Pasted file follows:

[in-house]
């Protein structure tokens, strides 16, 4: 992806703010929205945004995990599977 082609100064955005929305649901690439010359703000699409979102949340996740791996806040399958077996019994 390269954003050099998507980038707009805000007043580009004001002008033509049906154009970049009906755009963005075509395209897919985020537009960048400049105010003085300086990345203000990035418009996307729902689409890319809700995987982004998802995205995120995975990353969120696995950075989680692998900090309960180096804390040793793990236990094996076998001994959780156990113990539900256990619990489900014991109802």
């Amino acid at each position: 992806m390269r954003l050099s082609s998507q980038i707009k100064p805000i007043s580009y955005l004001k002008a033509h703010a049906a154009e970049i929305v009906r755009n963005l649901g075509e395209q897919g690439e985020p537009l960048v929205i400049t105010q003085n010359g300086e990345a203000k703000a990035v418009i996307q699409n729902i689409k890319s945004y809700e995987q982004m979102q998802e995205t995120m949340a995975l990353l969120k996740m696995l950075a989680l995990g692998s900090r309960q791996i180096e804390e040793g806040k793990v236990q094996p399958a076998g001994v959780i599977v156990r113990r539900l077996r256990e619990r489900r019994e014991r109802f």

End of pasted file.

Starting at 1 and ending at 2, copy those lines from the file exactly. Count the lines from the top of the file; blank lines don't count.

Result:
[in-house]
């Protein structure tokens, strides 16, 4: 992806703010929205945004995990599977 082609100064955005929305649901690439010359703000699409979102949340996740791996806040399958077996019994 390269954003050099998507980038707009805000007043580009004001002008033509049906154009970049009906755009963005075509395209897919985020537009960048400049105010003085300086990345203000990035418009996307729902689409890319809700995987982004998802995205995120995975990353969120696995950075989680692998900090309960180096804390040793793990236990094996076998001994959780156990113990539900256990619990489900014991109802």